When creating an API, one has to define as precisely as possible its inputs, outputs and behaviors.
In particular, for the values, one has to make clear :
- their meaning
- their types,
- the specific accepted/rejected values,
Let’s consider you define one function that returns a kind of id. Something like:
def get_id(): "Returns a unique id"
Imagine now that you want to be very clear about how unique this returned object is (see when to use uuid, uid and id?).
Imagine for example that you want the id to be universally unique. Then you would use UUID to fulfil that promise.
def get_id(): "Returns a unique id, following RFC 4122 standard"
To me, this is a promise you make to your user. Using your API, your user trusts you to return a RFC 4122 compliant object.
chain of promises
Of course, you are likely to rely on some other API to implement yours. In that case you rely on their promises to make yours.
In the previous example, let’s assume that you created the id using some third party library that is defined like this:
def uuidgen(): "Return an RFC 4122 compliant UUID version 4"
Then, you can claim that your API returns an UUID. The same way you rely on this uuidgen library, others will rely on you for returning a UUID: this defines a chain of promises.
Of course, that chain may be broken. If at some point uuidgen returns something else than a object compliant with RFC 4122, then your API won’t either. Then you will be legitimate blaming uuidgen, the same way than your users will be legitimate blaming you1.
In general, we assume that the promises are fulfilled. Besides we rely on changelogs to find out whether those promises change.
don’t confuse epistemic claims and promises
Now imagine that instead of using uuidgen, you used another function whose API is:
def id(): "Return a unique id"
I think you may agree that it is a bad idea to make the promise of returning a UUID in that case. You have no promise to support yours.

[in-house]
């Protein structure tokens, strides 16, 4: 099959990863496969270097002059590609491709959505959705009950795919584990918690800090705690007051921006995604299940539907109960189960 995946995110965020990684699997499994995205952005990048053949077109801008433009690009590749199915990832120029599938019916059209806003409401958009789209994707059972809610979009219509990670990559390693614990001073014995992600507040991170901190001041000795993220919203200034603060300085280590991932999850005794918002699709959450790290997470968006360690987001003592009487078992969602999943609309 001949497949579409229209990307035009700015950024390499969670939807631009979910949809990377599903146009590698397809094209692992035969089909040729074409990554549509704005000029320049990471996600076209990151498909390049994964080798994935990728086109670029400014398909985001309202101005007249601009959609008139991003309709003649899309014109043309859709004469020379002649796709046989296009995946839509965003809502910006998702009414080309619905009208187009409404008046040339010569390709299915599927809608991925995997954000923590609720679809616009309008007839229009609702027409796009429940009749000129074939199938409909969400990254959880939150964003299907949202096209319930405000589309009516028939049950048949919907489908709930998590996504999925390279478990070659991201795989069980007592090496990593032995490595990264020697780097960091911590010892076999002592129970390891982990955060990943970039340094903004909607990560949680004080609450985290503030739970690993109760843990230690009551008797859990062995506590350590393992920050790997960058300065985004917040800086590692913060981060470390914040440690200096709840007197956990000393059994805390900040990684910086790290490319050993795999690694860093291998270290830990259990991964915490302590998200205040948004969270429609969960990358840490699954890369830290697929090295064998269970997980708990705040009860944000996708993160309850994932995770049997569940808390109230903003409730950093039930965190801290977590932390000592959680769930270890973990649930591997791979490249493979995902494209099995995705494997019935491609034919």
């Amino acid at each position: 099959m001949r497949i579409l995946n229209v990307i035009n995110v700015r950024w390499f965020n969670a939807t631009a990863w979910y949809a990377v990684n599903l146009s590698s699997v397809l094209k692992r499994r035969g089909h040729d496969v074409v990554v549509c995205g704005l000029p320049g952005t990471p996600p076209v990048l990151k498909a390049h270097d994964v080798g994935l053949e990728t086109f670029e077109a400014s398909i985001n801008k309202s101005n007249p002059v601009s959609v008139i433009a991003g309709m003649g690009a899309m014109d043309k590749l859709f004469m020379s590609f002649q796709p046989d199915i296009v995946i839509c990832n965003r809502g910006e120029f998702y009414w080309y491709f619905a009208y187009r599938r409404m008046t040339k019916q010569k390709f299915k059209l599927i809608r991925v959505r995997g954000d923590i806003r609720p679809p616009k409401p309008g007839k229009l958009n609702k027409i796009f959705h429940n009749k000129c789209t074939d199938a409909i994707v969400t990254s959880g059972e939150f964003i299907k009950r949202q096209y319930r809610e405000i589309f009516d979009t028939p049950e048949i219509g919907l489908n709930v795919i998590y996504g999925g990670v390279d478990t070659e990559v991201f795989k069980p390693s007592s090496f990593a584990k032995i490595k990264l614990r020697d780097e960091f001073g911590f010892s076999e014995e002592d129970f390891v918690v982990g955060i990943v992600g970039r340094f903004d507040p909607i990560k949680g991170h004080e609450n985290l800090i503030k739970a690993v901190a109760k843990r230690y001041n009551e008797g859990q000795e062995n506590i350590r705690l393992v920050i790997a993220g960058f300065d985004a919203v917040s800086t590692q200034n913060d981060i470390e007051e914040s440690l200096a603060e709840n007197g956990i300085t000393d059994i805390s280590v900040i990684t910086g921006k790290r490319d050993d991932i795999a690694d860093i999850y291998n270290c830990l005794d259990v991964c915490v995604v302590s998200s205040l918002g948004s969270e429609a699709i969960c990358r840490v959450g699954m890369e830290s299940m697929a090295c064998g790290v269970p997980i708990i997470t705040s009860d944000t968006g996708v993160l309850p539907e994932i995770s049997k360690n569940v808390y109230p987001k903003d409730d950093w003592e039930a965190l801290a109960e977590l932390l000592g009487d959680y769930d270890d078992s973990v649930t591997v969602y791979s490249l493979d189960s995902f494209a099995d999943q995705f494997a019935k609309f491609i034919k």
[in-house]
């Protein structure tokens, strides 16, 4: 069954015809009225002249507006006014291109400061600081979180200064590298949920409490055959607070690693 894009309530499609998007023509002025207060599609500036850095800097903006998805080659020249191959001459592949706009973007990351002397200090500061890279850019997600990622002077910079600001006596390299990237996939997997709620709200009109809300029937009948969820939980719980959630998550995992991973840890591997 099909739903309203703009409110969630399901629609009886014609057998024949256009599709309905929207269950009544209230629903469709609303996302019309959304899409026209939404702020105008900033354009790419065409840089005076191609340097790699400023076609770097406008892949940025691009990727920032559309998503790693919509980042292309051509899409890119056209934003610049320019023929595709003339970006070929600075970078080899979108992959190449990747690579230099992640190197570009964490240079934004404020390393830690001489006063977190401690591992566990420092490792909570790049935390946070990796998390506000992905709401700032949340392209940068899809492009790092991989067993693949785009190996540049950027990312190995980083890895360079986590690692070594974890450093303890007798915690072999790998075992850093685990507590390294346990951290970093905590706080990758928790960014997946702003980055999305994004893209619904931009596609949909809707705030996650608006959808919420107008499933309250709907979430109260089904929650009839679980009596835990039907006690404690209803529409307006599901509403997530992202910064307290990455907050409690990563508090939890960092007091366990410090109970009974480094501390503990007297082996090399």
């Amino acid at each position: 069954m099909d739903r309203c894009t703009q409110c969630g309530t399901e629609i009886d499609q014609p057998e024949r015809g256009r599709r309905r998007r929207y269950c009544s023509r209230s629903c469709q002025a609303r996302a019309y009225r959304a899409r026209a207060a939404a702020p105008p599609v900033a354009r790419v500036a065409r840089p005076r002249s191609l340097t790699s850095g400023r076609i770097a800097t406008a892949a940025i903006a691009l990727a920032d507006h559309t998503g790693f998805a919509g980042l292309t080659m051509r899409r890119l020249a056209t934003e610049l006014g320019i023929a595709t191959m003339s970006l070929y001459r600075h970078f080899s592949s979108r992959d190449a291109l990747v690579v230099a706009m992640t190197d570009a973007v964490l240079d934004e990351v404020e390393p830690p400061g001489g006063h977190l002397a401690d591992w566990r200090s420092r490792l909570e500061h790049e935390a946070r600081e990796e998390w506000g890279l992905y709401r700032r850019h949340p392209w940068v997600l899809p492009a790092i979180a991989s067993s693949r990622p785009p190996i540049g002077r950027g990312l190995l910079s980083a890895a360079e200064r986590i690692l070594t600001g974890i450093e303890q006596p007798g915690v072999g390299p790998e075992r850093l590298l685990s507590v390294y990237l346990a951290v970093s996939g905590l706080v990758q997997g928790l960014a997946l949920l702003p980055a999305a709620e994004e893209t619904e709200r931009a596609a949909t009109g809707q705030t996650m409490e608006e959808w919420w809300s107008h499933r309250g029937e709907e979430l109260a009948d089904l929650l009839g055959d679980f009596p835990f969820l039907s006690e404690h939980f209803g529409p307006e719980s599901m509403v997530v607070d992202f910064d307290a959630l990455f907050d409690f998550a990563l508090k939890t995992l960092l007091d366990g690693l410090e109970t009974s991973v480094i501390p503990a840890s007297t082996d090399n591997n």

Now, imagine that all your previous calls to this function have returned something that looked like an RFC 4122 compliant object. Then, you might be tempted, by induction, to feel confident saying that id returns UUIDs. .
You just made an epistemic claim. You found a reason to believe that the
current implementation of
id return some UUIDs. But it is still not 100%.
Imagine that during all your life, all the swans you have seen were white. You could be tempted to say that “all swans are white”, until you see a black swan and realize you were wrong. The claim “all swans are white” was still a pretty good claim, in the sense that it was very likely to be right and you had good confidence saying that the next swan you would see would be white.
Now, is this a good enough reason to promise returning a UUID yourself? I don’t think so.
Making a promise is about making sure of something about the future. You basically are promising that your API will behave like that. Making a induction is more making sure of something about the past and draw likely conclusions about the future. You basically are saying that your API may very well behave like that.
In other terms, I think that promising a thing is more engaging than saying that you have good reasons to believe in the thing.
It would be ok in case the API were Bayesians though, you could write something like.
def get_id(): "Returns a unique id, being a UUID with a prior of 90%"
But, as you may imagine, in API creation, we generally ask about more than just very high probabilities.
what if I am 100% sure?
Now, imagine that you took a look at the code and that it is like this:
def id(): "Return a uniq id" return uuidgen()
Then, you are 100% confident that id returns UUIDs, in its current implementation.
Now, is this a good enough reason to promise returning a UUID yourself? Well, maybe.
Say that you release your product now, people use it and are happy. Now suppose you update your dependency in the future. You checked the changelog and did not see any relevant difference. Then your users complain that your function does not fulfil it promise anymore and returns non RFC 4122 compliant objects.
Say that by looking at the code of
id, you realize they changed their
implementation to return something else.
Then your users will be legitimate blaming you, as you broke your promise. But
you won’t be legitimate blaming
id, as no promise was broken.
Therefore, in that case, I would :
- either write explicit tests that check that the hypothesis “id return UUID” remains true,
- or have a more complicated update checklist in which I would add “take a look at
id’s implementation to ascertain it still returns UUIDs”,
2 seems daunting to me, so I would rather do 1.
In my opinion, I would:
- not make promises based on some kind of inference about the third party libraries I use,
- make sure I keep my promises, adding some dedicated tests if need be,
You can of course create extra checks that uuidgen indeed returns what it is meant to return. This would be some kind of hardcore defensive programming and it totally ok I guess. ↩︎